The sculpture of the mighty Guan Di is very rare to find and the Kong Chow Temple is the one of the few places where you can see the robust image of this God of war. Participate in fun customs and try testing your luck by tossing goose egg halves or throwing joss ticks. Whether you are an atheist or a believer, the Kong Chow Temple is a must see in Chinatown of San Francisco.
Tin How Temple

4) Tin How Temple

Get a peek into the cultural and spiritual aspect of the Far East in San Francisco, by visiting the Tin How Temple. It is the oldest Chinese temple in the city. Built in honour of one of the most popular Chinese deities, Mazu or popularly known as Tin How, this Goddess of Seven Seas is said to have powers to protect those traveling long distances.

The Temple dates back to the mid nineteenth century when it was built by early Cantonese settlers who were among the first immigrants to the country. Built in 1852, not much has changed here in the passage of time. Even today, one can see old women preparing offerings for the deities, smell the sweet burning of incense and feel the power of silence in the quiet chants meant to appease the Buddhist deities.

One is instantly transported away from the city after climbing the three flights of stairs that lead to the Temple of Tin How. At the end of the third flight, one is welcomed by the beautiful shrine of Tin How. Sitting gracefully in the centre is Mazu with her assistants by her side. The ceiling is filled with beautiful red lanterns that are tied by devotees. Some of the items in the Temple are over a century old. The Temple of Tin How is a must visit when you are in Chinatown.
Portsmouth Square

5) Portsmouth Square

The Portsmouth Square sits in the midst of the hustling Chinatown and is nicknamed the ‘Heart of Chinatown’.

Today, the Portsmouth Square is an elaborate one block park area, filled with statues, plaques, benches to sit and various other markers. Not only does it serve as a park, the Portsmouth Square has also been vitally connected and involved in the history of San Francisco.

The Square gets its name from the ship that served in the Mexican- American war in the mid-nineteenth century. The vessel’s Captain, John Berrien Montgomery was also the first to raise the American flag on these grounds, after having successfully captured Yerba Buena, which was later named as San Francisco.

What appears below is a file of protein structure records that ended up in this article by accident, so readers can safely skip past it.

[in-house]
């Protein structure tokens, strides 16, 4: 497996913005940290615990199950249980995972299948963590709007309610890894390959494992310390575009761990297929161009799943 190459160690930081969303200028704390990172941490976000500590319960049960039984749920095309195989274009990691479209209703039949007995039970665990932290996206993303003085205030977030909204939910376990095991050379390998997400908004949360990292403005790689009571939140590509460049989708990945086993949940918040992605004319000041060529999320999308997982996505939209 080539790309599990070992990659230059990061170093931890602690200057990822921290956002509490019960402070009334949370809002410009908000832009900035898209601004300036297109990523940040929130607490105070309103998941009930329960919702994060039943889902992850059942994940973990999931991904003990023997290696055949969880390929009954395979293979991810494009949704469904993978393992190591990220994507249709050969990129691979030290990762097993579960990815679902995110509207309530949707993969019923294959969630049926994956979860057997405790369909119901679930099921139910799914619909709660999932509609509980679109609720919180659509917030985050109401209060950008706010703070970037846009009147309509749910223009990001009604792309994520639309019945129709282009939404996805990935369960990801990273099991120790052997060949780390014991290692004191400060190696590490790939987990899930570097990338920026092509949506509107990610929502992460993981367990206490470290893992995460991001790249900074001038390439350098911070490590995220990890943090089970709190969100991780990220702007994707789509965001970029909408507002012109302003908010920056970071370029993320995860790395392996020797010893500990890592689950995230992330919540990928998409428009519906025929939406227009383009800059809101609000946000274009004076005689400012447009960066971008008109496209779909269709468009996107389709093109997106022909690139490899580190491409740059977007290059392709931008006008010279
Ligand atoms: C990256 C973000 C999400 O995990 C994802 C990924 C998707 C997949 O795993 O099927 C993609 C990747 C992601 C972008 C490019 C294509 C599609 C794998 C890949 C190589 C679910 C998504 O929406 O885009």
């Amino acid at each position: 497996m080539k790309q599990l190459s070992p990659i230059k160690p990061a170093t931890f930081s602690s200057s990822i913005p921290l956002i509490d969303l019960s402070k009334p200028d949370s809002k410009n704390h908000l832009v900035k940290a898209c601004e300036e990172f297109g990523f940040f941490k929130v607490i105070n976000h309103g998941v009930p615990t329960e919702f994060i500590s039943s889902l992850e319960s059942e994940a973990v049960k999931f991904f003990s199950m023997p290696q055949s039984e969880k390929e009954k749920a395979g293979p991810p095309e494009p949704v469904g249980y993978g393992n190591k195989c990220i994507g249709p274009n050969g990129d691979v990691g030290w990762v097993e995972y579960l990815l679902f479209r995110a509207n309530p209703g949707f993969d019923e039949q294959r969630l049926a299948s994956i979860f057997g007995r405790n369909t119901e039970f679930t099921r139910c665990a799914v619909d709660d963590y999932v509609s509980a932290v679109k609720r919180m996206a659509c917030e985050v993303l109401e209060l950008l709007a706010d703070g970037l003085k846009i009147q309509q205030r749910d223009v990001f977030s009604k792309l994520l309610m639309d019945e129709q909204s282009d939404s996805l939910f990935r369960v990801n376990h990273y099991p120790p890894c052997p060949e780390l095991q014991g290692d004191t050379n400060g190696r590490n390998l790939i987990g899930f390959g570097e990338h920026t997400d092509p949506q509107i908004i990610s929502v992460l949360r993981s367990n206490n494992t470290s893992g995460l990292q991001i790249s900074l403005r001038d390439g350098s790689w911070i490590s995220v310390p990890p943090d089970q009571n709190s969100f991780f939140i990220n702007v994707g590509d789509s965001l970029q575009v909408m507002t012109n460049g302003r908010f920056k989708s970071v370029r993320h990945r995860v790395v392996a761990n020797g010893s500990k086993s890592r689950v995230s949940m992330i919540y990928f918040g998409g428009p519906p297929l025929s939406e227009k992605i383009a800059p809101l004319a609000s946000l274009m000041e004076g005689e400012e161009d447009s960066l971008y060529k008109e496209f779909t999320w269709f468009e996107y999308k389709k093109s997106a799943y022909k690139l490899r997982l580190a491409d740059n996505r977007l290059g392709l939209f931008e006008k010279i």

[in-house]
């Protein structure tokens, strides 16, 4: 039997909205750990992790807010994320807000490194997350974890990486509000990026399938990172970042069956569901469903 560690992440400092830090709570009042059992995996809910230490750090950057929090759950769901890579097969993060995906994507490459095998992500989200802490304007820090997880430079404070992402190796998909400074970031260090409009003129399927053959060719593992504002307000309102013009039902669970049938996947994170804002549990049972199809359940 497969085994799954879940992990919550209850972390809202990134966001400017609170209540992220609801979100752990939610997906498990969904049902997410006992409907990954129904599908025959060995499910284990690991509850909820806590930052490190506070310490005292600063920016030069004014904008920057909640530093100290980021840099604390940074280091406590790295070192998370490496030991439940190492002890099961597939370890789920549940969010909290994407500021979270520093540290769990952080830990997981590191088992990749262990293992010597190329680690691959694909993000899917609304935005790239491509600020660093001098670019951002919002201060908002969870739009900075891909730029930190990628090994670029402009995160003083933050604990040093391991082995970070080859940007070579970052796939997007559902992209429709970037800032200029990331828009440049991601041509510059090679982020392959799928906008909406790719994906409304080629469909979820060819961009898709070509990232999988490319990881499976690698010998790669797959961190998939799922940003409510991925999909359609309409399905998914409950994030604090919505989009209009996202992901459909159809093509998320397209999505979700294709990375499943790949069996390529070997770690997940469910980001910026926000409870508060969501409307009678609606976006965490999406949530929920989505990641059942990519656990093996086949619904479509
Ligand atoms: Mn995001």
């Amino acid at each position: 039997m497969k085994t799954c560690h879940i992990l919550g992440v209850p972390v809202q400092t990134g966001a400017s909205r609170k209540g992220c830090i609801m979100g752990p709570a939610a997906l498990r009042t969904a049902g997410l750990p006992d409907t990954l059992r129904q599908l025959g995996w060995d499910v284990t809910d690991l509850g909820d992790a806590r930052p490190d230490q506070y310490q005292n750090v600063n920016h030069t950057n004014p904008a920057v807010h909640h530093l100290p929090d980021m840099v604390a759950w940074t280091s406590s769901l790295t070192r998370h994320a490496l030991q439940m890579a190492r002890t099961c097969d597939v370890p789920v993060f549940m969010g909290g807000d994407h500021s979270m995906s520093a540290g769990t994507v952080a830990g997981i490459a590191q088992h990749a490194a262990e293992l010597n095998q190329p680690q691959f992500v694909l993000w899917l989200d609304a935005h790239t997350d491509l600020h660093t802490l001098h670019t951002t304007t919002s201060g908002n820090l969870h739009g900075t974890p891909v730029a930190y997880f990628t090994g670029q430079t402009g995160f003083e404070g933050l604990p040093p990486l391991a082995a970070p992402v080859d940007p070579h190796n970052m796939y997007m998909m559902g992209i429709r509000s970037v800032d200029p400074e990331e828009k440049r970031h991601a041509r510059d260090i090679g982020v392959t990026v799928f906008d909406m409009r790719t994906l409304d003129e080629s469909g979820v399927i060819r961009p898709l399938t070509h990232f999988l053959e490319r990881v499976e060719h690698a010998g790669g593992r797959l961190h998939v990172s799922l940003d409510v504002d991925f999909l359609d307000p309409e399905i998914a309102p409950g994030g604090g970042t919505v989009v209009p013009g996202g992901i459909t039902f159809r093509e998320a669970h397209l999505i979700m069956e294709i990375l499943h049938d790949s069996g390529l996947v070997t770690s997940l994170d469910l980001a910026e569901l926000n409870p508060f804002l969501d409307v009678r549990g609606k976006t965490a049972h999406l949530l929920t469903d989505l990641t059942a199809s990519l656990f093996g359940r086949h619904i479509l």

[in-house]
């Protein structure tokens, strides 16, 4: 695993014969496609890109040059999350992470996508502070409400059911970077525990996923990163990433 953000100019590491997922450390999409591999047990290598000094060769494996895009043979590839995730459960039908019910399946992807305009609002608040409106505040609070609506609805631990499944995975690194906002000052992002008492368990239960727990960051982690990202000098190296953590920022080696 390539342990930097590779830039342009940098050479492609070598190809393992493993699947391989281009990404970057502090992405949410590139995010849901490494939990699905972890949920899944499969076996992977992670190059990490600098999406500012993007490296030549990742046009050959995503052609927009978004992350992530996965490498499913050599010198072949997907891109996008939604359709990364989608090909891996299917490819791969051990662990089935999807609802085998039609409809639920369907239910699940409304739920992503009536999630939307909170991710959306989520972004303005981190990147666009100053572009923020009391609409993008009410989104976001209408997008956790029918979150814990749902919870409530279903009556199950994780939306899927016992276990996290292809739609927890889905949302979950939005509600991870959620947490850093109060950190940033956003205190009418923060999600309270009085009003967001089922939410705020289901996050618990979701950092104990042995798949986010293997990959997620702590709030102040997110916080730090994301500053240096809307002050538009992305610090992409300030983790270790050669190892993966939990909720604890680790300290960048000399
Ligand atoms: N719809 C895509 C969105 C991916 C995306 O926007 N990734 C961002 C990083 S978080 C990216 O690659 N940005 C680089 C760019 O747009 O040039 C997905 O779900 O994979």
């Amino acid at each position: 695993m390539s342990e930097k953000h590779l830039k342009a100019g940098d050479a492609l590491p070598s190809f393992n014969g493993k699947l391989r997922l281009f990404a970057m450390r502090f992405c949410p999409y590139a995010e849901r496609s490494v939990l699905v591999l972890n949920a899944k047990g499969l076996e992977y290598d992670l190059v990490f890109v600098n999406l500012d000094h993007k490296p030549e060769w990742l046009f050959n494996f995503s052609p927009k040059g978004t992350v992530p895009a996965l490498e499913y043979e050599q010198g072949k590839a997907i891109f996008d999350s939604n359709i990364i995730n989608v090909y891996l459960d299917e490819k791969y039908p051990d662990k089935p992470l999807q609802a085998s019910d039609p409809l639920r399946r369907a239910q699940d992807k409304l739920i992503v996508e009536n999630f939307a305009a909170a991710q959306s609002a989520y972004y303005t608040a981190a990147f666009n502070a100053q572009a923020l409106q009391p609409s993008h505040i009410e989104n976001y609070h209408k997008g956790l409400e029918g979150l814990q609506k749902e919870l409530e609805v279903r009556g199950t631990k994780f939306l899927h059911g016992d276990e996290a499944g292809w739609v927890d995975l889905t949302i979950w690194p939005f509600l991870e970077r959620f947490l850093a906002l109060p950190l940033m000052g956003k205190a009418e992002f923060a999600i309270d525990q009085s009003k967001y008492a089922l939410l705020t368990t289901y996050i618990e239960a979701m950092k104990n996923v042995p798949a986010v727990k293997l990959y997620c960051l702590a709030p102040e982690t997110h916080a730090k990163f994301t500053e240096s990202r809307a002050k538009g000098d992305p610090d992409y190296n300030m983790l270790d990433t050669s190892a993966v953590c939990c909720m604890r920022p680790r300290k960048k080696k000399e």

The Portsmouth Square is also the place that witnessed the first wave of a lot of movements and was the heart of many activities in the history of the city. In 1847, the first public school was erected on the south west corner of the Portsmouth square. The school soon became the assembly point for a lot of religious and political gatherings. The year 1848 saw the announcement of the event that would change the history of San Francisco. Sam Brannan announced his discovery of gold, the first signs of the Gold Rush.

For revisiting history or just visiting a park, the Portsmouth Square is a sight to visit in San Francisco.
United Commercial Bank

6) United Commercial Bank

United Commercial Bank formerly known as Bank of Canton, was originally built in 1909 to house the Chinese Telephone Exchange. The building is an amazing landmark and a historical site of Chinatown. The female telephone operators who used to work here once knew English, five dialects of Chinese and all their clients by name and address. In 1949 the exchange was closed, and in 1960 the building was bought and restored by the Canton Bank.
Golden Gate Fortune Cookie Factory

7) Golden Gate Fortune Cookie Factory

Golden Gate Fortune Cookie Factory opened in 1962. It is the only fortune cookie bakery in the city where the cookies are still made by hand. Here, two women make daily over 20,000 fortune cookies. They are using a conveyor belts that look like miniature waffle irons. The admission is free.

Operation hours: Monday - Sunday: 9 am - 7 pm.